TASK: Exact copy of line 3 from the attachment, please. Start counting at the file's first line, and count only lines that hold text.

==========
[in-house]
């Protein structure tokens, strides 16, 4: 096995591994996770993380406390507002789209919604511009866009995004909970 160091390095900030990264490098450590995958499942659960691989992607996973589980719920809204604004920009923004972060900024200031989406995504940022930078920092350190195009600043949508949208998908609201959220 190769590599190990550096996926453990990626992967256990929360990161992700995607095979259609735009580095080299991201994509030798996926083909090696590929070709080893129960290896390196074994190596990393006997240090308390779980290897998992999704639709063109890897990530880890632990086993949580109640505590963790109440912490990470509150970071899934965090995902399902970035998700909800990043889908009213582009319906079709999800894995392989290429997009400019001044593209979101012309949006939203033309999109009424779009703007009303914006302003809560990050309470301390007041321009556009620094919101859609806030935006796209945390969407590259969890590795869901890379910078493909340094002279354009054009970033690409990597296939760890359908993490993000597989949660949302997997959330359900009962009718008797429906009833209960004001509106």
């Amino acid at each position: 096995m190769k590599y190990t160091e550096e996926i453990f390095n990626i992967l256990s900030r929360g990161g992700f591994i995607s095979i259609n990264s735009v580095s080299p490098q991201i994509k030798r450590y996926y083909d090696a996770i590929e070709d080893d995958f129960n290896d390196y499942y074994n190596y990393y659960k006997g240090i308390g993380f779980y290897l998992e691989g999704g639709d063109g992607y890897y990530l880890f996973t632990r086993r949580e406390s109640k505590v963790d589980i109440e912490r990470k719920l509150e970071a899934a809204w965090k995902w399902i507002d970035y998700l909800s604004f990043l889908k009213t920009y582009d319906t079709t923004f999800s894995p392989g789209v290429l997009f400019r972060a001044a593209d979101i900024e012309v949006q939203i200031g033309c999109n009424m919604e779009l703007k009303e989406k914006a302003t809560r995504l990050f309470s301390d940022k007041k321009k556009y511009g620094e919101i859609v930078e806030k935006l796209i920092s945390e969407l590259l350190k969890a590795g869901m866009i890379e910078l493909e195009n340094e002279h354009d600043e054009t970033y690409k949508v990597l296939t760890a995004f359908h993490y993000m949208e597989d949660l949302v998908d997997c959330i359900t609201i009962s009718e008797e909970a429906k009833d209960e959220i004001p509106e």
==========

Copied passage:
């Amino acid at each position: 096995m190769k590599y190990t160091e550096e996926i453990f390095n990626i992967l256990s900030r929360g990161g992700f591994i995607s095979i259609n990264s735009v580095s080299p490098q991201i994509k030798r450590y996926y083909d090696a996770i590929e070709d080893d995958f129960n290896d390196y499942y074994n190596y990393y659960k006997g240090i308390g993380f779980y290897l998992e691989g999704g639709d063109g992607y890897y990530l880890f996973t632990r086993r949580e406390s109640k505590v963790d589980i109440e912490r990470k719920l509150e970071a899934a809204w965090k995902w399902i507002d970035y998700l909800s604004f990043l889908k009213t920009y582009d319906t079709t923004f999800s894995p392989g789209v290429l997009f400019r972060a001044a593209d979101i900024e012309v949006q939203i200031g033309c999109n009424m919604e779009l703007k009303e989406k914006a302003t809560r995504l990050f309470s301390d940022k007041k321009k556009y511009g620094e919101i859609v930078e806030k935006l796209i920092s945390e969407l590259l350190k969890a590795g869901m866009i890379e910078l493909e195009n340094e002279h354009d600043e054009t970033y690409k949508v990597l296939t760890a995004f359908h993490y993000m949208e597989d949660l949302v998908d997997c959330i359900t609201i009962s009718e008797e909970a429906k009833d209960e959220i004001p509106e």